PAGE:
0 of 0


Last year, WGBH News reported on the Tufts Marathon Team’s emotional return to the Marathon course, after its experience with the 2013 bombing. Now its future is uncertain because the long-term agreement that it has enjoyed with its sponsor is about to expire.

Since 2003, Tufts University has fielded a team of runners to compete in the Boston Marathon. The Tufts Marathon Team, believed to be the largest collegiate marathon program in the country, is made up of students, faculty, parents and alumni all of whom run for charity, raising money for fitness, nutrition, and medical programs at Tufts.

The runners at Tufts have received special access to bib numbers under a twelve-year agreement with John Hancock Financial Services, the Marathon’s principle sponsor, but this is the last year of the arrangement and moving forward, the team’s coach, Don Megerle, does not know what to expect.

“I don’t think we’ll be given numbers again, you know, the sizeable numbers that we’ve had before, whether it’s 100 or 200 numbers, maybe a handful of numbers,” he said.

Miriam Nelson, co-captain of the Tufts Marathon Team and a professor at Tufts, has been trying to stay positive about the future.

“We have built up such a Marathon team that I am very confident that we will continue to have a marathon team,” she said. “There are many marathons all over the world. I’m running one in France in June with my daughters. Our runners run everywhere, so we will continue to have a Marathon team.”

This team is tight-knit. After experiencing the 2013 bombing and last year’s poignant return, former team member Mackenzie Loy says this time the tone is less intense.

“I think this year is just a little different,” she said. “[There is] a little bit more of that light heartedness and the purity of that we’re just running to run and not necessarily for some other reason.”

But team member, Joe Lessard, finds it hard not to think about the current trial of admitted Boston Marathon bomber, Dzhokhar Tsarnaev.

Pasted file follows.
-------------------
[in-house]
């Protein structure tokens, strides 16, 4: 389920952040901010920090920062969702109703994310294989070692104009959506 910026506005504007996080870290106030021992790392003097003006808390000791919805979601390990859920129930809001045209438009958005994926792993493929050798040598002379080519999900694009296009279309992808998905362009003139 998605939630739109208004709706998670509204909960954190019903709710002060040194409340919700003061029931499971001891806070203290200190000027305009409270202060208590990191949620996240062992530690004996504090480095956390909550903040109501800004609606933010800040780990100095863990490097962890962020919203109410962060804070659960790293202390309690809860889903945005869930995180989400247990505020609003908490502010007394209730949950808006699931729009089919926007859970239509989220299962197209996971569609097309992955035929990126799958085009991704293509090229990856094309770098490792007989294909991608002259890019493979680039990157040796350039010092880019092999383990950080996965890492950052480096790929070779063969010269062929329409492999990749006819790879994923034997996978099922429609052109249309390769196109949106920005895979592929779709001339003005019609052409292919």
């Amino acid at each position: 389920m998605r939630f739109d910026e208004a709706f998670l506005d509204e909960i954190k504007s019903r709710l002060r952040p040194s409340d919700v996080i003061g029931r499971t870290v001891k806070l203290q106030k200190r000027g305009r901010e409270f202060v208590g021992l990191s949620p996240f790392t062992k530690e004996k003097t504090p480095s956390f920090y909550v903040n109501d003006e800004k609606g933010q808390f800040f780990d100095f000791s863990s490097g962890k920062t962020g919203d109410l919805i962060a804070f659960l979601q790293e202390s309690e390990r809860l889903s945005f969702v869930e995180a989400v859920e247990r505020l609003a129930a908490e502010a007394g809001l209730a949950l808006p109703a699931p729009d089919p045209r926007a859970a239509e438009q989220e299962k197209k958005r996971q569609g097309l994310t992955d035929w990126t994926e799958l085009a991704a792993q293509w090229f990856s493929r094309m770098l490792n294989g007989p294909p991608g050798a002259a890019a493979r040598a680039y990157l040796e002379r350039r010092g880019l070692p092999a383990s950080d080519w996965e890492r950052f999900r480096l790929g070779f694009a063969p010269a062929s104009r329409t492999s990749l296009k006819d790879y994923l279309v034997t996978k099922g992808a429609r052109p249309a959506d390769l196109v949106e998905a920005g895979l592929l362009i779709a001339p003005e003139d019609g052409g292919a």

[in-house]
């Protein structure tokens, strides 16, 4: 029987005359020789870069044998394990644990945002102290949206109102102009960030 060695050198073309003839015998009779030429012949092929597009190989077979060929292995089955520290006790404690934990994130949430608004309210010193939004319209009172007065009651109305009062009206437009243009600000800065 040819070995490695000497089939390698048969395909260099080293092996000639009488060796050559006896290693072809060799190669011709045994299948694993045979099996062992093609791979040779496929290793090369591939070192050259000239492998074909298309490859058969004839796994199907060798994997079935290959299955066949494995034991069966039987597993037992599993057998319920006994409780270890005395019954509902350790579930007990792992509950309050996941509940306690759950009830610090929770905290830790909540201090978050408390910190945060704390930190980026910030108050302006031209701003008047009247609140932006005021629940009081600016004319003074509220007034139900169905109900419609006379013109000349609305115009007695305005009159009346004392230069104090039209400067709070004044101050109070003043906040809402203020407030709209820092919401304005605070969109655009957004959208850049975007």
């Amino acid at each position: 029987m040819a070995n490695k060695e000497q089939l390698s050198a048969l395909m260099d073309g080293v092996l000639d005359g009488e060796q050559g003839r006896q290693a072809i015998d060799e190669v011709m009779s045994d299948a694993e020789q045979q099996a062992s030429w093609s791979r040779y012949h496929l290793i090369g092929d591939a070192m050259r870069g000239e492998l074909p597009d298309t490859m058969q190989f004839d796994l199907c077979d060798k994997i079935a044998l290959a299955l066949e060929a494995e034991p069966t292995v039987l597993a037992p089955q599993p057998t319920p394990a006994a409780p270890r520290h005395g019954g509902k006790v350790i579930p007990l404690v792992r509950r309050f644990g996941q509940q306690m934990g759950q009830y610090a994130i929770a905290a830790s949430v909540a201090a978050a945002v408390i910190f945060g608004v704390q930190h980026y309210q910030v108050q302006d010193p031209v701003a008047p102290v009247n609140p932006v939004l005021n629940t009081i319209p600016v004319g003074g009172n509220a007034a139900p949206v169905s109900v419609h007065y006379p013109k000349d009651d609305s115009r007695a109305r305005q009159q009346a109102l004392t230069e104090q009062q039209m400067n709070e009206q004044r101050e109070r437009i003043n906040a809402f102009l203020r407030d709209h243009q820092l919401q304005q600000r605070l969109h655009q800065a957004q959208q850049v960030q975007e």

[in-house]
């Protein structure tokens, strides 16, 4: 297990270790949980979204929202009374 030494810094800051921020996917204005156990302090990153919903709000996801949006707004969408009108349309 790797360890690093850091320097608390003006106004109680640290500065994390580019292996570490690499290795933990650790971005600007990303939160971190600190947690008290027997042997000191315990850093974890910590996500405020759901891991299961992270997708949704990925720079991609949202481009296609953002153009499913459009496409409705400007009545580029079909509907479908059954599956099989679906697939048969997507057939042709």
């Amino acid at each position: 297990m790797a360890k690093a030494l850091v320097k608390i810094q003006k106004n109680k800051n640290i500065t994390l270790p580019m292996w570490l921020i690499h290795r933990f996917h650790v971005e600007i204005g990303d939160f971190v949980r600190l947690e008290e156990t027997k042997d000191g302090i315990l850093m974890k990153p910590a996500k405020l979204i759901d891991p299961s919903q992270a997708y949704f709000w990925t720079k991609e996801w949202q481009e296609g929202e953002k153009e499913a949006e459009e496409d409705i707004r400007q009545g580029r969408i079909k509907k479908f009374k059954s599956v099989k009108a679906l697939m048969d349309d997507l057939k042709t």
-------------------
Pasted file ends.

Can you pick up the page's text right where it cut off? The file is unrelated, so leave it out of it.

“I think it will be an important time for the city, an important time for the people of Boston, the people of Massachusetts — just to get on with this chapter and then finally close this chapter and move on,” he said.

Megerle could also be moving on, but after eleven years with the Marathon team and decades coaching men’s swimming at Tufts before that, he says that he is not worried about the future.

“When I left Tufts swimming after 33 years, I had zero plans … on doing anything, and within a couple of months here I am working with the marathon runners,” he explained. “[The team has] become such a part of my life. And I will let life unfold in a way to make something else available.”

Whatever that something else is, he said, it will be good.

Statement from Tufts University to WGBH News concerning the future of its Marathon program:

“John Hancock provides us with the charity numbers for our runners. We feel very fortunate to have had this support since 2003, but understand that many worthwhile nonprofits would appreciate a similar opportunity. While this arrangement ends this year … there may be opportunities for our runners to participate in other races or to run Boston for other charities. We hope to still provide a training program for students who choose to do so.

Right now, our focus is on making 2015 another great year for our runners and the many members of the extended Tufts family who will be cheering them on.”